Vancouver recently announced plans to construct 190 prefabricated, modular housing units on city-owned land adjacent to the Drake Hotel in the Downtown area.  It seems the units will be operated by the City of Vancouver, and used as semi-permanent housing for the city's indigent population.  As one local housing advocate stated, "When a person gets into permanent housing it's then when they can deal with their abuses and traumas in their life and become part of a community."  This article raises a number of questions. First, has Canada had a different experience with government owned housing than the U.S.?  The trend here runs strongly against project-style housing.  Second, where are the NIMBY complaints in these stories?  Finally, does small-scale, modular housing provide a long-term solution to the struggle to find affordable housing?  Could these brightly-colored, cheap ($1500 a unit) little homes become the socially acceptable SROs of the future?

For more pictures modular housing units, check out .

pic:  Houses designed by students at Emily Carr University of Art & Design

Steve Clowney

April 16, 2009 | Permalink | Comments (0) | TrackBack (0)

Wednesday, April 15, 2009

Lehavi on Taxing and Taking

Amnon Lehavi (Interdisciplinary Center Herzliyah - Radzyner School of Law) has posted The Strand Not Taken: The Taxing/Taking Taxonomy in American Property Law on SSRN.  Here's the abstract:

Takings jurisprudence is struggling with a constant paradox. It is conventionally portrayed as chaotic and “muddy,” and yet attempts by the judiciary to create some sense of order in it by delineating this field into distinctive categories that apply to each a different set of rules are often criticized as analytically incoherent or normatively indefensible.

This Article offers an innovative approach to the taxonomic enterprise in takings law, by examining what is probably its starkest and most entrenched division: that between takings and taxings. American courts have been nearly unanimous in refusing to scrutinize the power to tax, viewing this form of government action as falling outside the scope of the Takings Clause. Critics have argued that the presence of government coercion, loss of private value, and potential imbalances in burden sharing mandate that the two instances be conceptually synchronized and subject to similar doctrinal tests.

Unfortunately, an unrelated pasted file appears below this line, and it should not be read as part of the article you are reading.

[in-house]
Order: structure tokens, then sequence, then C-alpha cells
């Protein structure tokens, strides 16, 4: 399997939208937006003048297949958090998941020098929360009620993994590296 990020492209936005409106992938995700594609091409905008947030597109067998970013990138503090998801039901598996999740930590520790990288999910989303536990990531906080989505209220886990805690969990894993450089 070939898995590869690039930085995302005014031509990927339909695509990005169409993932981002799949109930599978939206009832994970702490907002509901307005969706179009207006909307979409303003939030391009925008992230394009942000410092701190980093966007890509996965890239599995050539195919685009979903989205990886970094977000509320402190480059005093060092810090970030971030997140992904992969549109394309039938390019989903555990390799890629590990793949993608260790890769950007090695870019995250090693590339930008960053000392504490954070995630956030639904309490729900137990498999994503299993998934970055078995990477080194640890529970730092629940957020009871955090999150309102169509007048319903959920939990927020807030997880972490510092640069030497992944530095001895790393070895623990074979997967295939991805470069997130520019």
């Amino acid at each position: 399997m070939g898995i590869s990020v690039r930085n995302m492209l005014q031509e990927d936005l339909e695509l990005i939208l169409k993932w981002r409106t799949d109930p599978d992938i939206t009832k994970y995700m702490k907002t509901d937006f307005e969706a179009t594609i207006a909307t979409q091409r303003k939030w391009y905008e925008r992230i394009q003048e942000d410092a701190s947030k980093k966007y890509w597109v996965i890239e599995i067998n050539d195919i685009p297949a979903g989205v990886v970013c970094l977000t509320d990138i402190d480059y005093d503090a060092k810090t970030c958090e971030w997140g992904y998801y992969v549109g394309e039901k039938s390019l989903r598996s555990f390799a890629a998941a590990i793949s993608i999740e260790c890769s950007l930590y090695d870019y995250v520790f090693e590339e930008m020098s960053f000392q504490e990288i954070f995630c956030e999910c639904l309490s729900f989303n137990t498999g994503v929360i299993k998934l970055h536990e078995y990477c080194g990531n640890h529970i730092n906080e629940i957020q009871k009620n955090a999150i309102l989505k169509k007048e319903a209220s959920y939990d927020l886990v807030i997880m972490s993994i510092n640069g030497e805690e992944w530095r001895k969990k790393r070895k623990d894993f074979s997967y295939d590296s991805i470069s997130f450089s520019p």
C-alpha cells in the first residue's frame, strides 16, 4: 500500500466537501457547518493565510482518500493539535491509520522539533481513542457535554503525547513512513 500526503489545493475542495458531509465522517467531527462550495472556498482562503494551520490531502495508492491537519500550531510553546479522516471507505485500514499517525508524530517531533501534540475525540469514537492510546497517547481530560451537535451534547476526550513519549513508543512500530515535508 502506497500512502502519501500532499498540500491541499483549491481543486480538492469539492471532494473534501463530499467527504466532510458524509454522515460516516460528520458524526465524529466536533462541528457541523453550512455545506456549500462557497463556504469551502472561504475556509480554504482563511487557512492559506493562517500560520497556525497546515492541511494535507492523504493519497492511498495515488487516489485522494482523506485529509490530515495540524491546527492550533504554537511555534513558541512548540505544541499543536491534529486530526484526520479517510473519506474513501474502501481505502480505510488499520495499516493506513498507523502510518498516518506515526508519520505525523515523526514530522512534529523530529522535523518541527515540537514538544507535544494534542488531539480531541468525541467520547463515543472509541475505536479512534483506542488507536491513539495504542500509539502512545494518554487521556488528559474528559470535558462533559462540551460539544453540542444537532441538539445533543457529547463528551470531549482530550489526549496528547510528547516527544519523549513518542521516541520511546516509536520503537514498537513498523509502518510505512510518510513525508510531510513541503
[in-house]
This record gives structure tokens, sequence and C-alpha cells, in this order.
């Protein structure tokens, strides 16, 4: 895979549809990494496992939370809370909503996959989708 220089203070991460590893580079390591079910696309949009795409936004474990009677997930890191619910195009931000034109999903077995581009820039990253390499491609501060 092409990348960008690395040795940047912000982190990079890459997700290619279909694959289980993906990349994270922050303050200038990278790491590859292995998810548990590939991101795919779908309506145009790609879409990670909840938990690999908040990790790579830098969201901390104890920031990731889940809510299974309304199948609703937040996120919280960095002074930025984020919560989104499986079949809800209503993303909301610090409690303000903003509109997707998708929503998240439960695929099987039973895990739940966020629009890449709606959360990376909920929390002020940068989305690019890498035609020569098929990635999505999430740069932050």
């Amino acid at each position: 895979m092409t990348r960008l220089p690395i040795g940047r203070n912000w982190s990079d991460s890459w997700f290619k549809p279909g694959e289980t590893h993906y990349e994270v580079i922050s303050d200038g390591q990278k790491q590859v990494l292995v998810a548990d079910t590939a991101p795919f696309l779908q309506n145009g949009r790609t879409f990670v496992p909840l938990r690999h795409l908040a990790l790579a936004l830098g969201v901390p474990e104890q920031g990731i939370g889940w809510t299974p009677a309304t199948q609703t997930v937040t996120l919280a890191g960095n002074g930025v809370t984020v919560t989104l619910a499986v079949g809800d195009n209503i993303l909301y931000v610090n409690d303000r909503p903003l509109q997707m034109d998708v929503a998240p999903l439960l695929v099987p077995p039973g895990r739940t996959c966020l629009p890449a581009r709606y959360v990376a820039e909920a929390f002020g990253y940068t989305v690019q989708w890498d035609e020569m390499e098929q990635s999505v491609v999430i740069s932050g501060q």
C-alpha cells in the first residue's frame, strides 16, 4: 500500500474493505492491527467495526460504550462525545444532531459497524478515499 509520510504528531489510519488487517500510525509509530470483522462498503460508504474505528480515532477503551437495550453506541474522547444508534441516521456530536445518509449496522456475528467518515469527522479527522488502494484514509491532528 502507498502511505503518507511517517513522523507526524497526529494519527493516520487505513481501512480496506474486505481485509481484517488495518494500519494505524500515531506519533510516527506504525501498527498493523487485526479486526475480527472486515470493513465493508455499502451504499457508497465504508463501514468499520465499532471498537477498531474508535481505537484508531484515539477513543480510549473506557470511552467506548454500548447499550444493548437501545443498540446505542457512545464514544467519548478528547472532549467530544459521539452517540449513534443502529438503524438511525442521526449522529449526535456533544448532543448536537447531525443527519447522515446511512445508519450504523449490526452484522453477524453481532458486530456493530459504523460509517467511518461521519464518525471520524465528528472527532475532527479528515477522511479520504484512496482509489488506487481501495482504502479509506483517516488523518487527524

The main thesis of the Article is that this dichotomy, and other types of legal line-drawing in property, should be assessed not on the basis of a “pointblank” analysis of allegedly-comparable specific instances, but rather on a broader view of the foundational principles of American property law and of the way in which takings taxonomies mesh with the broader social and jurisprudential understanding of what “property” is.

Identifying American property law as conforming to two fundamental principles -- formalism of rights and strong market propensity -- but at the same time as devoid of a constitutional undertaking to protect privately-held value against potential losses as a self-standing “strand” in the property bundle, the Article explains why prevailing forms of taxation do seem to be disparate from other forms of governmental interventions with private property. Focusing attention on property taxation, the Article shows why taxation is considered a “lesser evil” type of government coercion, how the taxing/taking dichotomy better addresses the public-private interplay in property law, and why taxation is often viewed as actually empowering property rights and the control of assets.